Security researcher Jeffrey Paul offers the following:

With the newest macOS you simply can't power on your computer, use a text editor or eBook reader, or write something without a log of your activity being transmitted and stored for future use. macOS sends to Apple a unique identifier for every program you run, when you run it. Most don't realize this because it does this silently and invisibly. However some days Apple's data server slows way down and everyone using macOS has apps that fail to open when connected to the internet.

When Mac users are on the internet Apple's server sees their IP and knows when the request came in. An IP address enables city-level and ISP level geo-location to take place, providing a report with 'Date, Time, Computer, ISP, City, State, and Application in use'. Apple can and does use this information for everything including the App Store, the Creative Cloud, Tor Browser, and cracking or reverse engineering tools. Whatever a user may be doing on their Mac is logged.

Apple knows when you're home, when you're at work, what apps you open, and how often. They know when you open an app at a friend's house using their Wi-Fi, and they know when you use Tor Browser during a hotel stay in another city.

So, you ask, "Who cares what Apple does?"

The problem is, it's not just Apple that sees this information. These 'OCSP requests' are transmitted 'unencrypted' from your computer to Apple. Everyone who 'sees' the network you're on can see this information, including your ISP and anyone tapped into their system. These unencrypted requests end up at a company called Akamai. Where they go and what's done with them from there should worry anyone.

In October, 2012 Apple partnered with the US military intelligence community's PRISM spying program, granting US federal police and military unfettered access to this data 'without a warrant', whenever they ask for it. In the first half of 2019 Apple provided such information more than 18,000 times, and another 17,500+ times in the second half of 2019. If you're using a Mac thinking you can't do better than that, ..think again.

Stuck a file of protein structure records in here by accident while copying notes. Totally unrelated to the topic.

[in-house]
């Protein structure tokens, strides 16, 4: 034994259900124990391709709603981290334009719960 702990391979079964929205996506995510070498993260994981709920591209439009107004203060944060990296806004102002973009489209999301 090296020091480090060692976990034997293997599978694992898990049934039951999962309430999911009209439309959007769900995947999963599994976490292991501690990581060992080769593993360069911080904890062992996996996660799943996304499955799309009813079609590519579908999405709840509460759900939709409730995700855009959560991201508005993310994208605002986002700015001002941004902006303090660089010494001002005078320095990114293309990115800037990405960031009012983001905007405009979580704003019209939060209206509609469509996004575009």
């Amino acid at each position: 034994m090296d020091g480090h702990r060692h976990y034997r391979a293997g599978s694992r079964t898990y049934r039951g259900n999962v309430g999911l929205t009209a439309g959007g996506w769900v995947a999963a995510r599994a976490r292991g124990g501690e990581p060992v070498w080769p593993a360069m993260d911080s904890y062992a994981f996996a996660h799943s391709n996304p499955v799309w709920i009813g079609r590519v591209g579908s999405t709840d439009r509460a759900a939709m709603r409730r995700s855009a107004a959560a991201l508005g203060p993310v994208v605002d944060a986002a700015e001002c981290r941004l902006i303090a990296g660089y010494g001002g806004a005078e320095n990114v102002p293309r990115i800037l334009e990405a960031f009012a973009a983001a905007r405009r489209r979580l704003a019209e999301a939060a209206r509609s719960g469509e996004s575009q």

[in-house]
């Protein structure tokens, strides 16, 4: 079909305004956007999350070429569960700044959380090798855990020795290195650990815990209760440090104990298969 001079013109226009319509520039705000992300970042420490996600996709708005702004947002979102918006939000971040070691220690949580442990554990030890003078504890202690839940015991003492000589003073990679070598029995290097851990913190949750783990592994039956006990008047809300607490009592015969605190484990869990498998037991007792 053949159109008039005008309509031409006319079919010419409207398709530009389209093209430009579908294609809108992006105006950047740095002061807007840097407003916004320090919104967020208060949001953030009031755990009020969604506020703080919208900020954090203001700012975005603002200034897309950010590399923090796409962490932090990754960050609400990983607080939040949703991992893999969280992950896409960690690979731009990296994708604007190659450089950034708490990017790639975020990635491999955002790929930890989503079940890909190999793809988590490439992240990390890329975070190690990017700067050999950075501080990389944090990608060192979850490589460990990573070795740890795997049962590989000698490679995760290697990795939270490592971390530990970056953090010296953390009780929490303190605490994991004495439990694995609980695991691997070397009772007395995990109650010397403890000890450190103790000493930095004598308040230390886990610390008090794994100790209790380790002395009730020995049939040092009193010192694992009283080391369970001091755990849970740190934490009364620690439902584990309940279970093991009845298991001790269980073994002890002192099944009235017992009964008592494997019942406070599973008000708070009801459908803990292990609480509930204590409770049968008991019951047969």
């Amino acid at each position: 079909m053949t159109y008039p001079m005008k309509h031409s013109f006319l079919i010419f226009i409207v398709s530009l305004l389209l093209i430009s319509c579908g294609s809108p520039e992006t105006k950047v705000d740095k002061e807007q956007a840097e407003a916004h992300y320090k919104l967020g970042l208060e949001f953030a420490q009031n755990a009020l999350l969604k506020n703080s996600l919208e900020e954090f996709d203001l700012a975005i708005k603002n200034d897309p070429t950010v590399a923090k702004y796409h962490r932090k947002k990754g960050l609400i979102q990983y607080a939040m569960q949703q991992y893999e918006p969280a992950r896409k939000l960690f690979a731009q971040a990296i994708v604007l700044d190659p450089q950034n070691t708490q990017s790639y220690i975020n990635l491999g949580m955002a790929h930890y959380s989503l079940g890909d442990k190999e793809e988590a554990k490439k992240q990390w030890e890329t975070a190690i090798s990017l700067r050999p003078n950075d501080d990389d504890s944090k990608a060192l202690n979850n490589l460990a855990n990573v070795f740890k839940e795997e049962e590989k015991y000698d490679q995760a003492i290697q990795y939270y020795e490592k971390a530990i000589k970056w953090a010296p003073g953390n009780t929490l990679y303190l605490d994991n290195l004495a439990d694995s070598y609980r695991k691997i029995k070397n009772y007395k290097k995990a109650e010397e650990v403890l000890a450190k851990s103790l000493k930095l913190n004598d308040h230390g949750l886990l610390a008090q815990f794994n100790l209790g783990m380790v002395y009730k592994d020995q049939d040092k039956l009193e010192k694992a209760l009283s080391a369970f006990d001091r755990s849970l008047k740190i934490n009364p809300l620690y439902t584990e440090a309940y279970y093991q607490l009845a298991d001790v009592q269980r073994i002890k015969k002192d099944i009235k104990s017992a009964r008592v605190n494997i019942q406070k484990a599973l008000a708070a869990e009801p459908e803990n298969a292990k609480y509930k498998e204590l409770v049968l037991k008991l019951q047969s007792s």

This behind the scenes data collection amounts to a wealth of information about Mac user's lives and habits, allowing anyone with access to it to identify your movement and activity patterns right down to time, date, applications used and what you did with them. This puts some Mac users in actual physical danger.

Up to now it's been possible to block this unsecured snooping on your Mac using a program called 'Little Snitch'. It allows computer-to-Apple communication to continue, but gives you the ability to disable macOS's default rules and approve or deny each of these tattle-tale connections. With 'Little Snitch' your computer worked fine without snitching on you to Apple - up to now it did anyway.

The latest version of macOS, v11.0, 'Big Sur' comes with new APIs that prevent 'Little Snitch' from working the way it used to. Apple's 'Big Sur' no longer permits 'Little Snitch' to inspect or block OS level processes. These new APIs even disable the VPNs Mac users often rely on, making Mac apps bypass them and use their leaky ISPs instead.

I know, right? ..Hopefully someone comes up with a new security program that allows Mac users to bypass 'Big Sur's new API rules and once again cut Apple off at the pass. Personally I won't be holding my breath waiting for that to happen. As a Linux Mint user I don't have to worry about such things. But for macOS users who've 'upgraded' or are considering an upgrade to 'Big Sur', best of luck to you, you'll need it..

The voyage of discovery that truly matters is not in seeking new lands but in seeing with new eyes.